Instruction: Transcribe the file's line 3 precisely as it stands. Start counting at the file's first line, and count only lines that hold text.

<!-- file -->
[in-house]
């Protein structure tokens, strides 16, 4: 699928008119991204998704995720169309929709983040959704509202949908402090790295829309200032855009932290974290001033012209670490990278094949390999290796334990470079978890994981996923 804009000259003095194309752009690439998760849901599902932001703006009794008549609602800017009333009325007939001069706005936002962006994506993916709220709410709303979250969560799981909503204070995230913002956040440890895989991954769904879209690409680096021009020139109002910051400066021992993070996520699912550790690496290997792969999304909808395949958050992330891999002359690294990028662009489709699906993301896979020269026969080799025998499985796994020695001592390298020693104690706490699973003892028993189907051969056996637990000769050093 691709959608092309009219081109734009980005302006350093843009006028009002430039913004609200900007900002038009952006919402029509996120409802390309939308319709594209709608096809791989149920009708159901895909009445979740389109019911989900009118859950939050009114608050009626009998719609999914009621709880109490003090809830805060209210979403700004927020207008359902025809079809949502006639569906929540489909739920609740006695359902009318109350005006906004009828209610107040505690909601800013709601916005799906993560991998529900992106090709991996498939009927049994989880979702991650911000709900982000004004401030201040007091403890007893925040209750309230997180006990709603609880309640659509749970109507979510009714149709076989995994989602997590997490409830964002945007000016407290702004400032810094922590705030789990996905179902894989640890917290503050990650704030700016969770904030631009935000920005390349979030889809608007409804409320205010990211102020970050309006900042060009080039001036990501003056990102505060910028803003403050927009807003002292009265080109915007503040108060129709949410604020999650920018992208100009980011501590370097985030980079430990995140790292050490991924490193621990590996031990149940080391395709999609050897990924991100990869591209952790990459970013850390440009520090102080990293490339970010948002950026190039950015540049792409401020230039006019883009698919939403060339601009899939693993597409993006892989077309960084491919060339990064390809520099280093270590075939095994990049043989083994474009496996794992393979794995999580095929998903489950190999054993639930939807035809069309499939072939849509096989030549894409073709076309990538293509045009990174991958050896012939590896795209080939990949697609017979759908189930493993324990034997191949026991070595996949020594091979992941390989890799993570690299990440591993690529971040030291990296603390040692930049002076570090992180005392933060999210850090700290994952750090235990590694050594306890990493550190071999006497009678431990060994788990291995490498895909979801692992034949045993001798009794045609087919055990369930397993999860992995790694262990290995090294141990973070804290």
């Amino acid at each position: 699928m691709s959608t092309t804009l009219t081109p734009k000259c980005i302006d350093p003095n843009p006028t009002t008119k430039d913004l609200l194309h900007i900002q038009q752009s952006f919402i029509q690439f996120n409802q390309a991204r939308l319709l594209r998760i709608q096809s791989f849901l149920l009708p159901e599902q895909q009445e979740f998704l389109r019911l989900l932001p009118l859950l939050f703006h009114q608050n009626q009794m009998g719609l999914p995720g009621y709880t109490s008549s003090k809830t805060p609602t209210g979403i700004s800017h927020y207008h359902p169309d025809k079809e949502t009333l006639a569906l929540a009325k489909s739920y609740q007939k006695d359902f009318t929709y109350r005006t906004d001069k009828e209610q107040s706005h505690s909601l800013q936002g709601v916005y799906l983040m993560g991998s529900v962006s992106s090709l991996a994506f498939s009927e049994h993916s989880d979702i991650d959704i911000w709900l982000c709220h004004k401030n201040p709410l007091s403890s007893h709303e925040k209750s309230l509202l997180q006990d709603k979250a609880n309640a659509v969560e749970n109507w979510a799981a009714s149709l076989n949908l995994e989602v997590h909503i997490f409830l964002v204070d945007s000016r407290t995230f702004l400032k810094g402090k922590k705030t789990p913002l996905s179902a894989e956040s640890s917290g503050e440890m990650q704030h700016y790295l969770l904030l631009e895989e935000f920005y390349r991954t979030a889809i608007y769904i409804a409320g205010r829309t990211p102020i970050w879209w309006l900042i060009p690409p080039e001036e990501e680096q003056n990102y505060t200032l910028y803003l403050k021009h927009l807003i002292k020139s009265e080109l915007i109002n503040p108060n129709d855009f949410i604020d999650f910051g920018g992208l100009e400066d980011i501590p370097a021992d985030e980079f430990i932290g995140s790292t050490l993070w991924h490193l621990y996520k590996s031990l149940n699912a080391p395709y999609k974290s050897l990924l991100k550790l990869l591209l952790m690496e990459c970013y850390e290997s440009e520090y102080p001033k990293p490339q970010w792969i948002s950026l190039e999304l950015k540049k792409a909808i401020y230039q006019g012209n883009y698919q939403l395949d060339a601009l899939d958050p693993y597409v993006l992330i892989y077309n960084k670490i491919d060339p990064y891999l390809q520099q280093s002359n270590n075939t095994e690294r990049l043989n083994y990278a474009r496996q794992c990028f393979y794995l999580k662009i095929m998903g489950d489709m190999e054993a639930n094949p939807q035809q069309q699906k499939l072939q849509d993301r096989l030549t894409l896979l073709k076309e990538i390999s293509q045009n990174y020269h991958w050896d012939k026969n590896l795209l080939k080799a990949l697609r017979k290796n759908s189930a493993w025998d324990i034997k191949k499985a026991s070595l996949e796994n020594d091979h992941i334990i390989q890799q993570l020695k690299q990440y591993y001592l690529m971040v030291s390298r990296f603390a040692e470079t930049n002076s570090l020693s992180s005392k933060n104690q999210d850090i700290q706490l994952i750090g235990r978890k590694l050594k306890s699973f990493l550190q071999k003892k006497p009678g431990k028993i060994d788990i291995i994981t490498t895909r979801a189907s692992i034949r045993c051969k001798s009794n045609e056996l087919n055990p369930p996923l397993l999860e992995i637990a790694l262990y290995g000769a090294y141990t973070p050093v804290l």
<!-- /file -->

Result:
């Amino acid at each position: 699928m691709s959608t092309t804009l009219t081109p734009k000259c980005i302006d350093p003095n843009p006028t009002t008119k430039d913004l609200l194309h900007i900002q038009q752009s952006f919402i029509q690439f996120n409802q390309a991204r939308l319709l594209r998760i709608q096809s791989f849901l149920l009708p159901e599902q895909q009445e979740f998704l389109r019911l989900l932001p009118l859950l939050f703006h009114q608050n009626q009794m009998g719609l999914p995720g009621y709880t109490s008549s003090k809830t805060p609602t209210g979403i700004s800017h927020y207008h359902p169309d025809k079809e949502t009333l006639a569906l929540a009325k489909s739920y609740q007939k006695d359902f009318t929709y109350r005006t906004d001069k009828e209610q107040s706005h505690s909601l800013q936002g709601v916005y799906l983040m993560g991998s529900v962006s992106s090709l991996a994506f498939s009927e049994h993916s989880d979702i991650d959704i911000w709900l982000c709220h004004k401030n201040p709410l007091s403890s007893h709303e925040k209750s309230l509202l997180q006990d709603k979250a609880n309640a659509v969560e749970n109507w979510a799981a009714s149709l076989n949908l995994e989602v997590h909503i997490f409830l964002v204070d945007s000016r407290t995230f702004l400032k810094g402090k922590k705030t789990p913002l996905s179902a894989e956040s640890s917290g503050e440890m990650q704030h700016y790295l969770l904030l631009e895989e935000f920005y390349r991954t979030a889809i608007y769904i409804a409320g205010r829309t990211p102020i970050w879209w309006l900042i060009p690409p080039e001036e990501e680096q003056n990102y505060t200032l910028y803003l403050k021009h927009l807003i002292k020139s009265e080109l915007i109002n503040p108060n129709d855009f949410i604020d999650f910051g920018g992208l100009e400066d980011i501590p370097a021992d985030e980079f430990i932290g995140s790292t050490l993070w991924h490193l621990y996520k590996s031990l149940n699912a080391p395709y999609k974290s050897l990924l991100k550790l990869l591209l952790m690496e990459c970013y850390e290997s440009e520090y102080p001033k990293p490339q970010w792969i948002s950026l190039e999304l950015k540049k792409a909808i401020y230039q006019g012209n883009y698919q939403l395949d060339a601009l899939d958050p693993y597409v993006l992330i892989y077309n960084k670490i491919d060339p990064y891999l390809q520099q280093s002359n270590n075939t095994e690294r990049l043989n083994y990278a474009r496996q794992c990028f393979y794995l999580k662009i095929m998903g489950d489709m190999e054993a639930n094949p939807q035809q069309q699906k499939l072939q849509d993301r096989l030549t894409l896979l073709k076309e990538i390999s293509q045009n990174y020269h991958w050896d012939k026969n590896l795209l080939k080799a990949l697609r017979k290796n759908s189930a493993w025998d324990i034997k191949k499985a026991s070595l996949e796994n020594d091979h992941i334990i390989q890799q993570l020695k690299q990440y591993y001592l690529m971040v030291s390298r990296f603390a040692e470079t930049n002076s570090l020693s992180s005392k933060n104690q999210d850090i700290q706490l994952i750090g235990r978890k590694l050594k306890s699973f990493l550190q071999k003892k006497p009678g431990k028993i060994d788990i291995i994981t490498t895909r979801a189907s692992i034949r045993c051969k001798s009794n045609e056996l087919n055990p369930p996923l397993l999860e992995i637990a790694l262990y290995g000769a090294y141990t973070p050093v804290l």